Sing To The Sun

Image by N. Charneco

I am sitting in Leigh’s townhouse. From here I can see downtown Oakland, the Bay Bridge and now I can see downtown San Francisco; the city is just emerging from the morning fog, a cold grey silhouette. I knew it was there. For the past hour I’ve been sitting at the window, sipping coffee, waiting for the city to reappear. I wanted to see the moment. I wanted to be present when the city returned like Avalon from the mists of time.

Lora tells me that her mother used to stop what she was doing and go outside to watch the sun disappear beneath the horizon. Every evening of her adult life, for a few moments, she would step outside, feel the last rays of the days’ sun on her face and watch until the last hint of light dipped beneath the horizon. In my imagination she stepped out of her “to-do list” and for a few moments stood as a silent witness, present in the world.

These rituals of appearance and disappearance are much on my mind. There are cultures that face east in the dark predawn hours and sing so that the sun will rise. It took me years to understand that their song was not so much about invoking the sun to rise (a result) as much as it was about reaffirming their connection to the cycles of life (a relationship). While going through college I drove a bread truck to support myself. My route took me east so I saw the sun rise every morning. After several weeks of watching the sunrise something changed in me. I no longer watched sunrise as an event or a marker of time. The sun rising had little to do with time. It had everything to do with renewal and affirmation. The sun invoked a song in me and I sang with a kind of abandon I have not known since. It was an imperative. I had to participate in the reappearance of the sun.

My friends surprise me sometimes because they see my time in the bread truck as a hardship or as something beneath me. They say, “I don’t know how you did that.”  They do not understand; at that point in my life I had disappeared like San Francisco into the fog. I was in a liminal space, no longer what I was and not yet what I would become. I was like the body of the caterpillar gone to mush, unrecognizable with no hint of the butterfly yet apparent. I was lost and afraid. The bread truck was my cocoon. In the stillness of the predawn hours I regained the quiet of my mind. I lived simply. I delivered bread, I drank coffee, I ate hot baguettes, and each morning the sun raised from within me a song of renewal. In my bread truck I began to understand that my life would no longer be understood through results, lists, achievements, or outcomes. The meaning of my life would be defined by the quality of my relationships – and by that I mean my capacity to be present. Slowly, I appeared out of the fog.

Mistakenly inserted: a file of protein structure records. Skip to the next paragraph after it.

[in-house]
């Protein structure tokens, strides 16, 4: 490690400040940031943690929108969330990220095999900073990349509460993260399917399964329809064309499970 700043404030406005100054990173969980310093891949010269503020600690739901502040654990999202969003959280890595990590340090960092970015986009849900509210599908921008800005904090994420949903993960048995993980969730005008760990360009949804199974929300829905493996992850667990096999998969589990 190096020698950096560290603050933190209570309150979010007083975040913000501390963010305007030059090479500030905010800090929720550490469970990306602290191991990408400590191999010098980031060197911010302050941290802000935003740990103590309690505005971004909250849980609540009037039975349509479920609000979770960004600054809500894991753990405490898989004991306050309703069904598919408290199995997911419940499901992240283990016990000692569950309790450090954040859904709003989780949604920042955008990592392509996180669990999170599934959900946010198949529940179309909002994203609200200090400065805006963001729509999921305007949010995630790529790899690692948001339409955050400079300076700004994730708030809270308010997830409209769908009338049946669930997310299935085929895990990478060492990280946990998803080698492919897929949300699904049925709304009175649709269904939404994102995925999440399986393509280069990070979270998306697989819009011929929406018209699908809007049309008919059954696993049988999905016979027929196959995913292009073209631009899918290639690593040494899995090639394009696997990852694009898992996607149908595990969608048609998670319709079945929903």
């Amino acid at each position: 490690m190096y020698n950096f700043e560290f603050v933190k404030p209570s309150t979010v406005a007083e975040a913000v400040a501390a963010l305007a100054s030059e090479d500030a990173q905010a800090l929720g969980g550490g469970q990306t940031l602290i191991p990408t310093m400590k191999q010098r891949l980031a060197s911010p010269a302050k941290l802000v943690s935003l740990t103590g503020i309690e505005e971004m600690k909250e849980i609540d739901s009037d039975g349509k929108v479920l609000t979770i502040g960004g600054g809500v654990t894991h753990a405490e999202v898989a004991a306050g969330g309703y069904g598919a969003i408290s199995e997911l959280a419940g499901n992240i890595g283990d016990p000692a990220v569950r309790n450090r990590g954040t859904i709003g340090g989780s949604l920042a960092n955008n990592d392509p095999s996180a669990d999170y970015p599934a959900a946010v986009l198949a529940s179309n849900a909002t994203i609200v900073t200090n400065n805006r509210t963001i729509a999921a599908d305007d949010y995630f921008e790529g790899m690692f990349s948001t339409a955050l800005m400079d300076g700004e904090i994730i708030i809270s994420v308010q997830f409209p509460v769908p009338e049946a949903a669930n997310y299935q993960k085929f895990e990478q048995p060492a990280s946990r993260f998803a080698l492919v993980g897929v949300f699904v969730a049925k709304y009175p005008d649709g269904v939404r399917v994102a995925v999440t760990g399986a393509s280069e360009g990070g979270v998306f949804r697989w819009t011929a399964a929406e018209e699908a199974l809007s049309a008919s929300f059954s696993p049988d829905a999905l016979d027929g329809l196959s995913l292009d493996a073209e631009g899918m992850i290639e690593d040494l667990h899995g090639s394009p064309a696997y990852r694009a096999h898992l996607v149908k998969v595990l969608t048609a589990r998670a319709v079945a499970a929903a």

Most of the people I coach are somewhere in the cycle of reappearing or disappearing. They are usually uncomfortable because they are still living under the expectation that their song must raise the sun (their focus is on the result). The things on their to-do list have overtaken the reason why they are doing them. We live in a society that has little awareness or appreciation of the cycles of life and sometimes I think my work is simply to give witness to the caterpillar as it reduces to mush. Disappearing is natural and necessary for the butterfly to emerge and the butterfly always emerges. The struggle is necessary. Resisting the change is like trying to keep the sun from going down.

Leigh is one of the world’s leading authorities on Rock Art (cave painting, petroglyphs, etc.) and his townhouse is a feast for someone like me. It is a treasure house of books and images from Rock Art sites – places where centuries ago humans scratched an image into rock or painted a picture on the wall of a cave. We don’t know why they made these images, we can only speculate about the figures and what they represent. I’m willing to bet that these people weren’t working for some effect or result. The images they created were less important than the relationships the image encouraged; the “doing” was in support of the “being” and happened in that space between disappearing and reappearing.

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